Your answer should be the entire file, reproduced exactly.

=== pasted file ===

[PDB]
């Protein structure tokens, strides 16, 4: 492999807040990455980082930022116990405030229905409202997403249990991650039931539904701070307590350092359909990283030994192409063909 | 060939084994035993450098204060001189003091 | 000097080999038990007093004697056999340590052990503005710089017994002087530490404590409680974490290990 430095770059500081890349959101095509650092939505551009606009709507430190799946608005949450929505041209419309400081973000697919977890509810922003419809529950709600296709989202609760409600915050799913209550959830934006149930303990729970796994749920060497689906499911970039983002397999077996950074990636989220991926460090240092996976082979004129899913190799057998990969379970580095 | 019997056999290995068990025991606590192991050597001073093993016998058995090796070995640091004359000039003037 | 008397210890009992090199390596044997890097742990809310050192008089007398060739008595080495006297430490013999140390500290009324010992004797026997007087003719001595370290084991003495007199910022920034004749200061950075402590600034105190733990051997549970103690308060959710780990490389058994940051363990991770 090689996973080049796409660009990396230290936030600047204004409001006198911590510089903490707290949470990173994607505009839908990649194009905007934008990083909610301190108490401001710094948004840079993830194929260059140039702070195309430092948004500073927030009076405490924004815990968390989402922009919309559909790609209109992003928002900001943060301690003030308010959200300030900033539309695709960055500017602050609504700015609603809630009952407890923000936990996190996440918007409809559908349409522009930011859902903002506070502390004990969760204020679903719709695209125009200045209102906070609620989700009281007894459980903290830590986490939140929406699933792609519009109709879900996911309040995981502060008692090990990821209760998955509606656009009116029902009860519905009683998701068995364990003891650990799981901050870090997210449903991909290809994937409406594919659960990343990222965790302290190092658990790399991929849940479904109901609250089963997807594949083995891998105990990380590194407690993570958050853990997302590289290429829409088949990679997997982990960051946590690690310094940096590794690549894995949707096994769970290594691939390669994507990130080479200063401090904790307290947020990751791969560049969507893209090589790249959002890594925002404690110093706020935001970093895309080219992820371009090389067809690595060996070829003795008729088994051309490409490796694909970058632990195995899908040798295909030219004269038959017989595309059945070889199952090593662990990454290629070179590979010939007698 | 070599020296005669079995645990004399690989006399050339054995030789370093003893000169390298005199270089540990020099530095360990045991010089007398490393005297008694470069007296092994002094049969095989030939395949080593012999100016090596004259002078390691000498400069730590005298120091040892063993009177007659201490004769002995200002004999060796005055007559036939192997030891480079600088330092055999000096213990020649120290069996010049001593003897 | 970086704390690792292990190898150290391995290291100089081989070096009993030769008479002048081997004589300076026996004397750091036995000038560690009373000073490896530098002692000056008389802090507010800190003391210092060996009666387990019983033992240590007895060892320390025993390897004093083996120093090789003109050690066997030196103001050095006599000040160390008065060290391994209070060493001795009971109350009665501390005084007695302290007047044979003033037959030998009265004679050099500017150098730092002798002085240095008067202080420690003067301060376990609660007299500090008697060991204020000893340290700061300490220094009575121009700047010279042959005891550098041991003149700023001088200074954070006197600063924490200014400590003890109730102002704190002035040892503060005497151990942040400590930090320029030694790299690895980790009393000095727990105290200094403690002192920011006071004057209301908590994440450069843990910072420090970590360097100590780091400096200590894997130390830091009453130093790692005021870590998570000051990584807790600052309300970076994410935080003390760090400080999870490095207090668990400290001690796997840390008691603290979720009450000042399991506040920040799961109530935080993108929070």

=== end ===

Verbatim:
[PDB]
């Protein structure tokens, strides 16, 4: 492999807040990455980082930022116990405030229905409202997403249990991650039931539904701070307590350092359909990283030994192409063909 | 060939084994035993450098204060001189003091 | 000097080999038990007093004697056999340590052990503005710089017994002087530490404590409680974490290990 430095770059500081890349959101095509650092939505551009606009709507430190799946608005949450929505041209419309400081973000697919977890509810922003419809529950709600296709989202609760409600915050799913209550959830934006149930303990729970796994749920060497689906499911970039983002397999077996950074990636989220991926460090240092996976082979004129899913190799057998990969379970580095 | 019997056999290995068990025991606590192991050597001073093993016998058995090796070995640091004359000039003037 | 008397210890009992090199390596044997890097742990809310050192008089007398060739008595080495006297430490013999140390500290009324010992004797026997007087003719001595370290084991003495007199910022920034004749200061950075402590600034105190733990051997549970103690308060959710780990490389058994940051363990991770 090689996973080049796409660009990396230290936030600047204004409001006198911590510089903490707290949470990173994607505009839908990649194009905007934008990083909610301190108490401001710094948004840079993830194929260059140039702070195309430092948004500073927030009076405490924004815990968390989402922009919309559909790609209109992003928002900001943060301690003030308010959200300030900033539309695709960055500017602050609504700015609603809630009952407890923000936990996190996440918007409809559908349409522009930011859902903002506070502390004990969760204020679903719709695209125009200045209102906070609620989700009281007894459980903290830590986490939140929406699933792609519009109709879900996911309040995981502060008692090990990821209760998955509606656009009116029902009860519905009683998701068995364990003891650990799981901050870090997210449903991909290809994937409406594919659960990343990222965790302290190092658990790399991929849940479904109901609250089963997807594949083995891998105990990380590194407690993570958050853990997302590289290429829409088949990679997997982990960051946590690690310094940096590794690549894995949707096994769970290594691939390669994507990130080479200063401090904790307290947020990751791969560049969507893209090589790249959002890594925002404690110093706020935001970093895309080219992820371009090389067809690595060996070829003795008729088994051309490409490796694909970058632990195995899908040798295909030219004269038959017989595309059945070889199952090593662990990454290629070179590979010939007698 | 070599020296005669079995645990004399690989006399050339054995030789370093003893000169390298005199270089540990020099530095360990045991010089007398490393005297008694470069007296092994002094049969095989030939395949080593012999100016090596004259002078390691000498400069730590005298120091040892063993009177007659201490004769002995200002004999060796005055007559036939192997030891480079600088330092055999000096213990020649120290069996010049001593003897 | 970086704390690792292990190898150290391995290291100089081989070096009993030769008479002048081997004589300076026996004397750091036995000038560690009373000073490896530098002692000056008389802090507010800190003391210092060996009666387990019983033992240590007895060892320390025993390897004093083996120093090789003109050690066997030196103001050095006599000040160390008065060290391994209070060493001795009971109350009665501390005084007695302290007047044979003033037959030998009265004679050099500017150098730092002798002085240095008067202080420690003067301060376990609660007299500090008697060991204020000893340290700061300490220094009575121009700047010279042959005891550098041991003149700023001088200074954070006197600063924490200014400590003890109730102002704190002035040892503060005497151990942040400590930090320029030694790299690895980790009393000095727990105290200094403690002192920011006071004057209301908590994440450069843990910072420090970590360097100590780091400096200590894997130390830091009453130093790692005021870590998570000051990584807790600052309300970076994410935080003390760090400080999870490095207090668990400290001690796997840390008691603290979720009450000042399991506040920040799961109530935080993108929070």